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The BBQ Gazette, Issue #006 -- Potks Crowning Achievement
December 27, 2010
Pork Crown Rib Roast
By the time you read this column, you are either planning your holiday menu or the holidays have just passed, and you are looking for something unique to fix. Either way, I have the solution.
Crown roast of pork. Need I say more? Just the sound of it is regal and exciting. And it's one of the most visually impressive main dishes you will ever serve to your family and friends. To make this cut even more appealing, it delivers a great “cost-to-wow-factor.” That means it's not nearly as expensive as it looks or tastes. (Hey, I should trademark that “cost-to-wow factor.”)
Plan on calling your butcher and have them create this cut for you. It is not easily done at home. When you call in your order, figure one rib per person. A typical crown roast is two rib racks that are bent into a circle and then tied together with kitchen twine. The meatiest portion of the ribs are on the bottom of the “crown” and face inward. Ask the butcher not to cut the big piece of fat that comes with this cut. Leaving it on while grilling will keep it most – you will cut it off after the roast is fully cooked. You can also ask the butcher to trim up the top of the rib bones to make the final product look more like a crown.
You can rub down the roast with a variety of options. We tend to keep it simple and make a paste from kosher salt, fresh garlic, rosemary, basil, freshly cracked pepper, and olive oil.
We then make a homemade bread stuffing. If you don't trust yourself with making your own stuffing, but the boxed product and fix it over the stove. Many people put the uncooked stuffing in the middle of the roast and cook them together. I tend to cook the stuffing separately and then add it to the middle of the roast just prior to it being served. Why? Because stuffing has egg, and egg needs to hit a temperature of 160 degrees Fahrenheit. I take the pork off the grill when it hits around 150 degrees. The worse thing you can do is overcook the pork and undercook your stuffing.
If you have some time, consider being creative with your own homemade stuffing. I have a bread maker, so I tend to make whole wheat and white breads. I cut the crusty tops off and collect them in the freezer in a zip bag. I have a variety of homemade breads that I can then cube and use when it's time to make stuffing or homemade croutons.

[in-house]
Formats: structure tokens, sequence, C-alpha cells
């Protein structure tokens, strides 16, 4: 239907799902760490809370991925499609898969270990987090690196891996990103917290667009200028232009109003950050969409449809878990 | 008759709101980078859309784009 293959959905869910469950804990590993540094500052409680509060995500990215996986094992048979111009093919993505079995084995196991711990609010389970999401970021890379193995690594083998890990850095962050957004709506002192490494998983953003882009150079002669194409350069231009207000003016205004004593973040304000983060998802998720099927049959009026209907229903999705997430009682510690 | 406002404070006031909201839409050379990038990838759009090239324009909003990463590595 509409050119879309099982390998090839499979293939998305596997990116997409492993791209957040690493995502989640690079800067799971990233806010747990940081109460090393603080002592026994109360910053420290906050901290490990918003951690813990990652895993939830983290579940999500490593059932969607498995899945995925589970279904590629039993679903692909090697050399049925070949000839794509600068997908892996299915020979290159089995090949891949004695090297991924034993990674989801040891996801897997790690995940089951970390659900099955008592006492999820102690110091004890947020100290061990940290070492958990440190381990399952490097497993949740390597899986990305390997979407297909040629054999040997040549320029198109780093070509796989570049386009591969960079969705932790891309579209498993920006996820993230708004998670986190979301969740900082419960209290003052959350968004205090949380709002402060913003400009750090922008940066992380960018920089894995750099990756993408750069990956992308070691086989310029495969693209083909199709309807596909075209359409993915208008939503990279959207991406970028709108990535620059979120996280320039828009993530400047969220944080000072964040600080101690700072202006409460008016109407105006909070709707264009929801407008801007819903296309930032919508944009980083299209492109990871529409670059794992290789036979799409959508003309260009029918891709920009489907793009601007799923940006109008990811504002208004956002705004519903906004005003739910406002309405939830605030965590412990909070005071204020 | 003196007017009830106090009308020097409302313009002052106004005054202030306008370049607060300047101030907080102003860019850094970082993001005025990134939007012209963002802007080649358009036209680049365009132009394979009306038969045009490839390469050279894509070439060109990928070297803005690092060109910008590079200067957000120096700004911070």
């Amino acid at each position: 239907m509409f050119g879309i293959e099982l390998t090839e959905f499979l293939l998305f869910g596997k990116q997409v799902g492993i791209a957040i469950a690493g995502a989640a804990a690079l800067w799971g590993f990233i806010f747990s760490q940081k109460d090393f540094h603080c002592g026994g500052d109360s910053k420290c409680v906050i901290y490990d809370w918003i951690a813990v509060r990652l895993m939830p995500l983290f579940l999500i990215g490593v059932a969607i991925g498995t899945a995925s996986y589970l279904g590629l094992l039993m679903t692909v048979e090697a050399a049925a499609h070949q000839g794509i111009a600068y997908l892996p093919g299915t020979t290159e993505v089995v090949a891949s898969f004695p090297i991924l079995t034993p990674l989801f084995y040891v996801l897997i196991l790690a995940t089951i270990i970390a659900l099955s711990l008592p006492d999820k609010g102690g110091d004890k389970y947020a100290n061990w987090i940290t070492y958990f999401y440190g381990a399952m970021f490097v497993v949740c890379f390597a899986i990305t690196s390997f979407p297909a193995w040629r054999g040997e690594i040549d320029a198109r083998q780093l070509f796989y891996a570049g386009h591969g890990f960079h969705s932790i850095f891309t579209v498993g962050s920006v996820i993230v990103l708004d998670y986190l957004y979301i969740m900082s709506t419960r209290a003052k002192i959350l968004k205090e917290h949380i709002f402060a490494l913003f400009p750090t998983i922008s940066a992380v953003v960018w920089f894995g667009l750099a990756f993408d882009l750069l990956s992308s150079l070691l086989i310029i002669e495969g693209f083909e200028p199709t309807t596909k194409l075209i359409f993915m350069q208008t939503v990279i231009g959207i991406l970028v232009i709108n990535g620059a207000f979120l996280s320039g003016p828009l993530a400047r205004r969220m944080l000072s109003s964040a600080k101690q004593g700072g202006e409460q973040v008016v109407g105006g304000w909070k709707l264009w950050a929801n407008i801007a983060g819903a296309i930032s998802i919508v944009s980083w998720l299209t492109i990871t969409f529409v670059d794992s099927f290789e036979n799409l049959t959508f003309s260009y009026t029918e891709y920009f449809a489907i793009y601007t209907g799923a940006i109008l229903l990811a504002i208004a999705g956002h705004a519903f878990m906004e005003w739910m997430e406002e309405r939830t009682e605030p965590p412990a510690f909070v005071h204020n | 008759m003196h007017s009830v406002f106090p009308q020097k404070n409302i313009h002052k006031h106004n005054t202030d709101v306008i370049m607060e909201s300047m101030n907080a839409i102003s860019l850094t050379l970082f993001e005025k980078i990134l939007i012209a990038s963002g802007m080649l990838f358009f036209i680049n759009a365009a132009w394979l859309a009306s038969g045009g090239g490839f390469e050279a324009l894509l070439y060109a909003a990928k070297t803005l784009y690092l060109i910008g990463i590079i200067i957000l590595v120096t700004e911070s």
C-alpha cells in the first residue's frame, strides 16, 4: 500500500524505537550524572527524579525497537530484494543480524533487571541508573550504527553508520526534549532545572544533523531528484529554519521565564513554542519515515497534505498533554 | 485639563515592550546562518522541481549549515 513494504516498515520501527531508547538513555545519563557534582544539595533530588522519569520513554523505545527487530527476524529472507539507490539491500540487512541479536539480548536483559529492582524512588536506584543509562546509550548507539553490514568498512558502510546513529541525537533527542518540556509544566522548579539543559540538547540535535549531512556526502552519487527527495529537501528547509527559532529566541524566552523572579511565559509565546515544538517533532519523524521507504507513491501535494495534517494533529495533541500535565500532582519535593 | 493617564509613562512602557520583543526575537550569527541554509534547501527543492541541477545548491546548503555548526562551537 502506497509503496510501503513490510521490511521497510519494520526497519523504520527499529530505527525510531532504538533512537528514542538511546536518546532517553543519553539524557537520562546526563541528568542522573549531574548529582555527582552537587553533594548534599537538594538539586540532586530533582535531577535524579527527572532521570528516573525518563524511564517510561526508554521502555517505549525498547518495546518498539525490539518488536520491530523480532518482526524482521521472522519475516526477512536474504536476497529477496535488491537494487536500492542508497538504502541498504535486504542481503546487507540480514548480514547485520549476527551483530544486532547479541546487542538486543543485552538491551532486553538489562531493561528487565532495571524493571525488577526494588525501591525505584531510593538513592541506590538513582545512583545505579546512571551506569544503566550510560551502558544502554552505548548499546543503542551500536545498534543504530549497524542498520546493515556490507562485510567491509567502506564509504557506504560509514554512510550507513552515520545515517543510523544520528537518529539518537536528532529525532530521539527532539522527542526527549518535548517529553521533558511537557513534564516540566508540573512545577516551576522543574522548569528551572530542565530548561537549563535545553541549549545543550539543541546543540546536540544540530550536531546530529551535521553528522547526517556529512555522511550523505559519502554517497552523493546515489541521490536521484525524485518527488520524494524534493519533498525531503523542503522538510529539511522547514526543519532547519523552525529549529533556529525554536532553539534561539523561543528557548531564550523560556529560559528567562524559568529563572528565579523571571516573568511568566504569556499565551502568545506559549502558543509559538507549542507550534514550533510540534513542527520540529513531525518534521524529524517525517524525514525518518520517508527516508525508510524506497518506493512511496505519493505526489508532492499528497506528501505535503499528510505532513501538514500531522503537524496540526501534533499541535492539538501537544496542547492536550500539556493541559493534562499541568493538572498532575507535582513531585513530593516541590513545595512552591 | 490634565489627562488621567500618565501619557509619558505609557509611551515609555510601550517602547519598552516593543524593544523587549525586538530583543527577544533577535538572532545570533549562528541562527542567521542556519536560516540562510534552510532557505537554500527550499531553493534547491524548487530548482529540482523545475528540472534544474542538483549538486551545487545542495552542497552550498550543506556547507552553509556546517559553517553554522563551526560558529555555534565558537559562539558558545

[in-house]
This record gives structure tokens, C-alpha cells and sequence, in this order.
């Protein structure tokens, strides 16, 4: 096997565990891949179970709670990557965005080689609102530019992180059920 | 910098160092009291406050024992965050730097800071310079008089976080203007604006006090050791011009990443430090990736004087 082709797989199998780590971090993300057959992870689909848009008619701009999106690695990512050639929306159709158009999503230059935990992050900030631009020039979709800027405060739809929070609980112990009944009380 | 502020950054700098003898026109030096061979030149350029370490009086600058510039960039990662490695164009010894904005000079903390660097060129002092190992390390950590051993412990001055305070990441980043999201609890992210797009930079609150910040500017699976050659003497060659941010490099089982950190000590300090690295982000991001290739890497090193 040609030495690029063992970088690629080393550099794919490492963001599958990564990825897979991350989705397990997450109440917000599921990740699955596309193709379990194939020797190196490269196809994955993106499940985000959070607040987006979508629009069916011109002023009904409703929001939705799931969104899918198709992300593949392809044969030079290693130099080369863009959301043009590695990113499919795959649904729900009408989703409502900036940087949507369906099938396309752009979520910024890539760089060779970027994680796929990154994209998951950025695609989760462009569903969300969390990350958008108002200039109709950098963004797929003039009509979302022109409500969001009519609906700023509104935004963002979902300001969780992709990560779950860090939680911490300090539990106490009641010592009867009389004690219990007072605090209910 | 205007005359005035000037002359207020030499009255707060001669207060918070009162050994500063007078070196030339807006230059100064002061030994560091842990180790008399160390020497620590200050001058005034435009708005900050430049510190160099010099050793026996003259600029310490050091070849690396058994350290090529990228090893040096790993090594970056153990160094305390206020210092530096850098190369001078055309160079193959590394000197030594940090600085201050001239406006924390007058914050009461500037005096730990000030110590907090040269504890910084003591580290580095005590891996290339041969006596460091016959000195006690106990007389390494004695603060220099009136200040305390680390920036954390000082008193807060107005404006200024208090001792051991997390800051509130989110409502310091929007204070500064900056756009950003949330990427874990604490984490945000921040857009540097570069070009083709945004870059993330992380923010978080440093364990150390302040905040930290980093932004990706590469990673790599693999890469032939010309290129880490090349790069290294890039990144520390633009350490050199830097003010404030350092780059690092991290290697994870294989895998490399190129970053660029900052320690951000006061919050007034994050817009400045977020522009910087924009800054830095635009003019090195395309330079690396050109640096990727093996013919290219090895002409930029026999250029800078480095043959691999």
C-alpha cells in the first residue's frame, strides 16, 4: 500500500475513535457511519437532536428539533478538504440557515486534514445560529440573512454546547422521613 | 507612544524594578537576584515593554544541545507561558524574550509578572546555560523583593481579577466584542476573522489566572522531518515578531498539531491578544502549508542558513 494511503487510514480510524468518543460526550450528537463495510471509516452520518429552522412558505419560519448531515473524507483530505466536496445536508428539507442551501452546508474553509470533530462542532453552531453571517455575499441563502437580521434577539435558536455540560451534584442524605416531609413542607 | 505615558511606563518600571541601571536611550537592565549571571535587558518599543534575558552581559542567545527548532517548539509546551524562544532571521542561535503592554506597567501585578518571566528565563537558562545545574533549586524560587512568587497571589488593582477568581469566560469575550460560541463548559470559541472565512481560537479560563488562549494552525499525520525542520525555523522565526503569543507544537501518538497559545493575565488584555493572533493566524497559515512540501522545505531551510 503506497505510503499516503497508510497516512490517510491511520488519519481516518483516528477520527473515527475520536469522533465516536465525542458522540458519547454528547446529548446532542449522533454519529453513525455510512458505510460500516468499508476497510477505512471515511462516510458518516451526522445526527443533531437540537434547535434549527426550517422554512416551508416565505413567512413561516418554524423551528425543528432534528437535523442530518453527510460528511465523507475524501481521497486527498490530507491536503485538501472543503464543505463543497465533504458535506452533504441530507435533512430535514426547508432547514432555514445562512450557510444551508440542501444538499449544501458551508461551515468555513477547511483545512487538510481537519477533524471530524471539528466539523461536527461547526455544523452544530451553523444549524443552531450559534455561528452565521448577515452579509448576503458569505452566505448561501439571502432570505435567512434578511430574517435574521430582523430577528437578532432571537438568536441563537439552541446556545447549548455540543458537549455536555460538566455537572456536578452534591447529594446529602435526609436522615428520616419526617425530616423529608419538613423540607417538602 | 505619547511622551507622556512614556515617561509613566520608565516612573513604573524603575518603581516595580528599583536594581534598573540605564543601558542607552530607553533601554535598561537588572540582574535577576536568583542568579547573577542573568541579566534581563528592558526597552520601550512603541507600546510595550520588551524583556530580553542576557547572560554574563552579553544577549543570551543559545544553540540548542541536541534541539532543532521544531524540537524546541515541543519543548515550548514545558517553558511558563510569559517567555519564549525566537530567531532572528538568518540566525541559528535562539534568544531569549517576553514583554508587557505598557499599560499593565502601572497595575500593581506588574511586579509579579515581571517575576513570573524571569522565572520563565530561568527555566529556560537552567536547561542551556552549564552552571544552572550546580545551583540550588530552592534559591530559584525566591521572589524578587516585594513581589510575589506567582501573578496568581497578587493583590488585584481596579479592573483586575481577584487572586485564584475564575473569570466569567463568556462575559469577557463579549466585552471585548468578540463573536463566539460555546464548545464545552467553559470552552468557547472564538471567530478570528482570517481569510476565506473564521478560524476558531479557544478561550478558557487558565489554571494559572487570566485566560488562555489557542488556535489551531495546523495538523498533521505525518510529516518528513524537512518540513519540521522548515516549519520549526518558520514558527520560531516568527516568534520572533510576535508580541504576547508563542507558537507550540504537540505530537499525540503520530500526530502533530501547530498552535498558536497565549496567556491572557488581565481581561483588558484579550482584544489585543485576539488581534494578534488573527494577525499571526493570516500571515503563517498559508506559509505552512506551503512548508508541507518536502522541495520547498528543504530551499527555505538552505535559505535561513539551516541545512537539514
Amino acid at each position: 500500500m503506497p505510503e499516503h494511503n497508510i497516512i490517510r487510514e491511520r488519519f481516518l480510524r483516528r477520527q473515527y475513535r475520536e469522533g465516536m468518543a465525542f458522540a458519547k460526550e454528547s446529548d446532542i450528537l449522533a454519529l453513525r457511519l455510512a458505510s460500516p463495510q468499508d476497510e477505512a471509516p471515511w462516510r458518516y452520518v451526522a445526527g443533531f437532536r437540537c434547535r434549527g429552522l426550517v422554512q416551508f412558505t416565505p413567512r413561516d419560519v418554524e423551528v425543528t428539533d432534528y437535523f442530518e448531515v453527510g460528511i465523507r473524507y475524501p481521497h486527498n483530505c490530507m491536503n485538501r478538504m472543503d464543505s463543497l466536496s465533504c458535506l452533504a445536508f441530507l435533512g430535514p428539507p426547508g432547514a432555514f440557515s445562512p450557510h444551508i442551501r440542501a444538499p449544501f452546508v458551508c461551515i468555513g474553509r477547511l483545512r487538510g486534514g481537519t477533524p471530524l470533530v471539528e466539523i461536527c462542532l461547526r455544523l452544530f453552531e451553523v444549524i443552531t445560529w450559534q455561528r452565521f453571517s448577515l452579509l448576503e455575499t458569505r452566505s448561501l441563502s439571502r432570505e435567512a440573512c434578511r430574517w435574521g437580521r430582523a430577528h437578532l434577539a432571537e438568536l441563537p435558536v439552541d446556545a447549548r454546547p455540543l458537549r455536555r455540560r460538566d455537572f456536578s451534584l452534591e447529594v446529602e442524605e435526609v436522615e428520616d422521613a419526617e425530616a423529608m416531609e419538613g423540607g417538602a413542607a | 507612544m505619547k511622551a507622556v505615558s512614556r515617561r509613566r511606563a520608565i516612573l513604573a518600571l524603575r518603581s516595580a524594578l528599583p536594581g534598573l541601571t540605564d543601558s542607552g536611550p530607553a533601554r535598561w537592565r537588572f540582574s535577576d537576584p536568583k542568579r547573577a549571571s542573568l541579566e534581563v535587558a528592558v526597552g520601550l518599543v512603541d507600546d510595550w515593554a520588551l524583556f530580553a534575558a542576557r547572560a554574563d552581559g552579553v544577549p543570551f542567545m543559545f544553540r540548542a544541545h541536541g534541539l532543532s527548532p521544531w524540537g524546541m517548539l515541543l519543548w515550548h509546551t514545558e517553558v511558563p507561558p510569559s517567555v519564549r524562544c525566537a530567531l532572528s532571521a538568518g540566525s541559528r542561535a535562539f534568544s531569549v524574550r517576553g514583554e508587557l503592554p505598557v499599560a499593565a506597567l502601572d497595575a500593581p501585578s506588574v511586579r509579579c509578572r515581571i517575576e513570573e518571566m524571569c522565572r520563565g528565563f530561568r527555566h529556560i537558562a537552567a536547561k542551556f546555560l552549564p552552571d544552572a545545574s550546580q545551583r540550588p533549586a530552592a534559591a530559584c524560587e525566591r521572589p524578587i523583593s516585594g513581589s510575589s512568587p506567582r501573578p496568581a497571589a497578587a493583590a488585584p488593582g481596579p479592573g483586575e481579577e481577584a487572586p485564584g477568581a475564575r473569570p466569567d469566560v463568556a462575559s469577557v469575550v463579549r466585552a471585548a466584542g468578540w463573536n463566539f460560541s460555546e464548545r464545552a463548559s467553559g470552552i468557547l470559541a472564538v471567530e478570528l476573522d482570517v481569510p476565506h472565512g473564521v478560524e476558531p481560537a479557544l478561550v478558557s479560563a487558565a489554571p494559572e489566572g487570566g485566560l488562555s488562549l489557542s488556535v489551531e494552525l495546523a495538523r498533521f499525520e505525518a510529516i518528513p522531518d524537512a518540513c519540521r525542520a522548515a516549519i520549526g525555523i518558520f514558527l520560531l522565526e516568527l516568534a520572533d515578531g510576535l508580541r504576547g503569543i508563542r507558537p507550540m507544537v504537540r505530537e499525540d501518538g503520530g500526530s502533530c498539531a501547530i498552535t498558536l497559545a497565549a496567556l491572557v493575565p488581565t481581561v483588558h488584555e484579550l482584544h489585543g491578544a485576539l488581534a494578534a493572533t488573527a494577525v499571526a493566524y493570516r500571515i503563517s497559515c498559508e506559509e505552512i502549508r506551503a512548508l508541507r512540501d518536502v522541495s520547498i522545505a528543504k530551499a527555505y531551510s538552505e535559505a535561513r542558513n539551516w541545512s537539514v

You will want to set up your grill using indirect heat (ten or so briquettes on either side of your grill) and add some hickory chips when the coals are 50% ashen. Let the hickory burn off and then it's time to put your crown roast on the grill. You may need to occasionally add briquettes to keep the heat up, probably once or twice. Depending on the size of your roast, plan on a cooking time of 1 ½ to 2 ½ hours. Just keep an eye on it and occasionally check the temperature of the meat. Do not let the thermometer touch a bone. It will give you a false reading.
You may also want to wrap the top of each bone with a small piece of foil to keep the bones from getting charred and burnt during the barbecuing process.
Scoop the stuffing into the roast, let it stand for twenty minutes, then serve.
Enjoy the roast!
Home Made Stuffing:
Cut crust ends of bread (white, whole wheat or both) into bit size pieces until you accumulate roughly 5 to fix cups. Set aside.
In a sauce pan, saute' onions and celery in butter for 3 minutes or so, until the onion is slightly golden. Add the chopped garlic and saute' for another 2 minutes. Now add all the spices. Stir, remove from heat and set aside until roughly room temperature.
Place bread cubes in a large mixing bowl. Add in the cooled mixture, the water or poultry broth and the beaten eggs. Mix with hands until all the bread is moist with the mixture.
Place in a greased shallow casserole dish, cover with aluminum foil and bake at 350 degrees Fahrenheit for roughly one hour. Add the cooked stuffing to middle of the crown roast while it is resting.
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